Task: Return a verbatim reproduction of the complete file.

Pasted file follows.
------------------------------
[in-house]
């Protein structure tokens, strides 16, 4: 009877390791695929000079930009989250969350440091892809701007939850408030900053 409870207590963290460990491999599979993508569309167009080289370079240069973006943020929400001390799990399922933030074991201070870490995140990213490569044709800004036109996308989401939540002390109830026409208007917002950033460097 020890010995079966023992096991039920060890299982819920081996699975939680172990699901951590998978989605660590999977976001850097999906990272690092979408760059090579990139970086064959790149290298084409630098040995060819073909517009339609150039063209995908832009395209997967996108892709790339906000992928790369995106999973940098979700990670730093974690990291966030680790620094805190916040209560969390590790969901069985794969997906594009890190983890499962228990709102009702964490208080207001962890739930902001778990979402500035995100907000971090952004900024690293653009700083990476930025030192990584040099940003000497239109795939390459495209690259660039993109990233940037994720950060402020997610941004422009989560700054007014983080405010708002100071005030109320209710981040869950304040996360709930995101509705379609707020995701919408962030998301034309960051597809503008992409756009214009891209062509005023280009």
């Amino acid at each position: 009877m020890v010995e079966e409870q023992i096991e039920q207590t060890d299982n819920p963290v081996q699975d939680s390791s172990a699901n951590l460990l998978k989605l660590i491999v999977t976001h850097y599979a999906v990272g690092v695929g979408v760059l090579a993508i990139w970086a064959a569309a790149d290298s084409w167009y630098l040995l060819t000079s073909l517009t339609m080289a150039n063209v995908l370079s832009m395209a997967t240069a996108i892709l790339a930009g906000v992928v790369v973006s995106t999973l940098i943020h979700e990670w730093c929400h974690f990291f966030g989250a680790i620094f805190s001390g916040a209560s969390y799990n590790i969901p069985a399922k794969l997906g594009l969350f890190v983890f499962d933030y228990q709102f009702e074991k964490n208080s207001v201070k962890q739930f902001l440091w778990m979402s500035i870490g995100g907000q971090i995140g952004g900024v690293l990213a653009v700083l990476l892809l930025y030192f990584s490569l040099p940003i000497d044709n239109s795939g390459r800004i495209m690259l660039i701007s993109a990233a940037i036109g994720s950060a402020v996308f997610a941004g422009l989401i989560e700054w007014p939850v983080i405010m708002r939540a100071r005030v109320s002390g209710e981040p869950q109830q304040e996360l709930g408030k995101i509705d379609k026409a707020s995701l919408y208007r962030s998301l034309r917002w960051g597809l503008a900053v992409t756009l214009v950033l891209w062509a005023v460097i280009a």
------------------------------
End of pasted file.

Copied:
[in-house]
């Protein structure tokens, strides 16, 4: 009877390791695929000079930009989250969350440091892809701007939850408030900053 409870207590963290460990491999599979993508569309167009080289370079240069973006943020929400001390799990399922933030074991201070870490995140990213490569044709800004036109996308989401939540002390109830026409208007917002950033460097 020890010995079966023992096991039920060890299982819920081996699975939680172990699901951590998978989605660590999977976001850097999906990272690092979408760059090579990139970086064959790149290298084409630098040995060819073909517009339609150039063209995908832009395209997967996108892709790339906000992928790369995106999973940098979700990670730093974690990291966030680790620094805190916040209560969390590790969901069985794969997906594009890190983890499962228990709102009702964490208080207001962890739930902001778990979402500035995100907000971090952004900024690293653009700083990476930025030192990584040099940003000497239109795939390459495209690259660039993109990233940037994720950060402020997610941004422009989560700054007014983080405010708002100071005030109320209710981040869950304040996360709930995101509705379609707020995701919408962030998301034309960051597809503008992409756009214009891209062509005023280009």
């Amino acid at each position: 009877m020890v010995e079966e409870q023992i096991e039920q207590t060890d299982n819920p963290v081996q699975d939680s390791s172990a699901n951590l460990l998978k989605l660590i491999v999977t976001h850097y599979a999906v990272g690092v695929g979408v760059l090579a993508i990139w970086a064959a569309a790149d290298s084409w167009y630098l040995l060819t000079s073909l517009t339609m080289a150039n063209v995908l370079s832009m395209a997967t240069a996108i892709l790339a930009g906000v992928v790369v973006s995106t999973l940098i943020h979700e990670w730093c929400h974690f990291f966030g989250a680790i620094f805190s001390g916040a209560s969390y799990n590790i969901p069985a399922k794969l997906g594009l969350f890190v983890f499962d933030y228990q709102f009702e074991k964490n208080s207001v201070k962890q739930f902001l440091w778990m979402s500035i870490g995100g907000q971090i995140g952004g900024v690293l990213a653009v700083l990476l892809l930025y030192f990584s490569l040099p940003i000497d044709n239109s795939g390459r800004i495209m690259l660039i701007s993109a990233a940037i036109g994720s950060a402020v996308f997610a941004g422009l989401i989560e700054w007014p939850v983080i405010m708002r939540a100071r005030v109320s002390g209710e981040p869950q109830q304040e996360l709930g408030k995101i509705d379609k026409a707020s995701l919408y208007r962030s998301l034309r917002w960051g597809l503008a900053v992409t756009l214009v950033l891209w062509a005023v460097i280009a």